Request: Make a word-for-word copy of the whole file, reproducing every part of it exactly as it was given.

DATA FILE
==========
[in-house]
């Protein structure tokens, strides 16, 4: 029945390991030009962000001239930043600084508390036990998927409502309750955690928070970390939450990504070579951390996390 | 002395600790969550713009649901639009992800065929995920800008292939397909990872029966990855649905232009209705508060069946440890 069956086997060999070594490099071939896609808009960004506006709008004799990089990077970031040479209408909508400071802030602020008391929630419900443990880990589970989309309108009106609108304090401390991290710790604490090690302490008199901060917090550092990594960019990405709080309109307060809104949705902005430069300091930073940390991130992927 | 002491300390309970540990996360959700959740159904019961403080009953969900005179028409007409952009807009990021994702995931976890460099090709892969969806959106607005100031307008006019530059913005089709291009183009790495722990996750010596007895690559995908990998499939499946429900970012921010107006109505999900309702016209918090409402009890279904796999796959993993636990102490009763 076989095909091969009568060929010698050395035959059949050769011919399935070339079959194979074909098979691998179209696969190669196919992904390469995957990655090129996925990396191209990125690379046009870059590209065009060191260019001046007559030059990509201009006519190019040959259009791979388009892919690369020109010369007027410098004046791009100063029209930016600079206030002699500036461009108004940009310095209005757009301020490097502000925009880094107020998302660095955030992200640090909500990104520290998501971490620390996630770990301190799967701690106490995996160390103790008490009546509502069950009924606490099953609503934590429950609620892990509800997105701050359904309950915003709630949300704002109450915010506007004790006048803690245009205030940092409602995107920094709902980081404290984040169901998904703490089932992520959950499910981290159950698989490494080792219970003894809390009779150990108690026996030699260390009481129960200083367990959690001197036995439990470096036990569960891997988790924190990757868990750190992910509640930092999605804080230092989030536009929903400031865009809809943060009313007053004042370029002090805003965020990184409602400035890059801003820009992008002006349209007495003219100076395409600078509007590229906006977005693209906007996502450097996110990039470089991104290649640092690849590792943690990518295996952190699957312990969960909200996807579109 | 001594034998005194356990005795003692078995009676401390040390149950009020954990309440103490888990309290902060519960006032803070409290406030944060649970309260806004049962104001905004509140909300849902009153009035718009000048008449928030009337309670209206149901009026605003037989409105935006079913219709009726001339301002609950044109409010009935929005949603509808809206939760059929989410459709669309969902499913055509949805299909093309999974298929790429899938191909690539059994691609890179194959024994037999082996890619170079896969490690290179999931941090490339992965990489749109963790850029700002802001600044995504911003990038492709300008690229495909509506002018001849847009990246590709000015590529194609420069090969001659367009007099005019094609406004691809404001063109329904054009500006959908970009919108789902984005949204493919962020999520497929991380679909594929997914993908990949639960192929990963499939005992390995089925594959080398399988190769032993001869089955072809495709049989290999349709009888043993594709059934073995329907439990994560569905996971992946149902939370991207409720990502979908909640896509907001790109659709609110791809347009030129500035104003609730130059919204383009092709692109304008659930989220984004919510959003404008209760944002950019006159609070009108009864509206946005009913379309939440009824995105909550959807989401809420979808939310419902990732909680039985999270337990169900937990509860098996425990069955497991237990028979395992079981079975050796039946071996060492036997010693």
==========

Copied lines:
[in-house]
């Protein structure tokens, strides 16, 4: 029945390991030009962000001239930043600084508390036990998927409502309750955690928070970390939450990504070579951390996390 | 002395600790969550713009649901639009992800065929995920800008292939397909990872029966990855649905232009209705508060069946440890 069956086997060999070594490099071939896609808009960004506006709008004799990089990077970031040479209408909508400071802030602020008391929630419900443990880990589970989309309108009106609108304090401390991290710790604490090690302490008199901060917090550092990594960019990405709080309109307060809104949705902005430069300091930073940390991130992927 | 002491300390309970540990996360959700959740159904019961403080009953969900005179028409007409952009807009990021994702995931976890460099090709892969969806959106607005100031307008006019530059913005089709291009183009790495722990996750010596007895690559995908990998499939499946429900970012921010107006109505999900309702016209918090409402009890279904796999796959993993636990102490009763 076989095909091969009568060929010698050395035959059949050769011919399935070339079959194979074909098979691998179209696969190669196919992904390469995957990655090129996925990396191209990125690379046009870059590209065009060191260019001046007559030059990509201009006519190019040959259009791979388009892919690369020109010369007027410098004046791009100063029209930016600079206030002699500036461009108004940009310095209005757009301020490097502000925009880094107020998302660095955030992200640090909500990104520290998501971490620390996630770990301190799967701690106490995996160390103790008490009546509502069950009924606490099953609503934590429950609620892990509800997105701050359904309950915003709630949300704002109450915010506007004790006048803690245009205030940092409602995107920094709902980081404290984040169901998904703490089932992520959950499910981290159950698989490494080792219970003894809390009779150990108690026996030699260390009481129960200083367990959690001197036995439990470096036990569960891997988790924190990757868990750190992910509640930092999605804080230092989030536009929903400031865009809809943060009313007053004042370029002090805003965020990184409602400035890059801003820009992008002006349209007495003219100076395409600078509007590229906006977005693209906007996502450097996110990039470089991104290649640092690849590792943690990518295996952190699957312990969960909200996807579109 | 001594034998005194356990005795003692078995009676401390040390149950009020954990309440103490888990309290902060519960006032803070409290406030944060649970309260806004049962104001905004509140909300849902009153009035718009000048008449928030009337309670209206149901009026605003037989409105935006079913219709009726001339301002609950044109409010009935929005949603509808809206939760059929989410459709669309969902499913055509949805299909093309999974298929790429899938191909690539059994691609890179194959024994037999082996890619170079896969490690290179999931941090490339992965990489749109963790850029700002802001600044995504911003990038492709300008690229495909509506002018001849847009990246590709000015590529194609420069090969001659367009007099005019094609406004691809404001063109329904054009500006959908970009919108789902984005949204493919962020999520497929991380679909594929997914993908990949639960192929990963499939005992390995089925594959080398399988190769032993001869089955072809495709049989290999349709009888043993594709059934073995329907439990994560569905996971992946149902939370991207409720990502979908909640896509907001790109659709609110791809347009030129500035104003609730130059919204383009092709692109304008659930989220984004919510959003404008209760944002950019006159609070009108009864509206946005009913379309939440009824995105909550959807989401809420979808939310419902990732909680039985999270337990169900937990509860098996425990069955497991237990028979395992079981079975050796039946071996060492036997010693």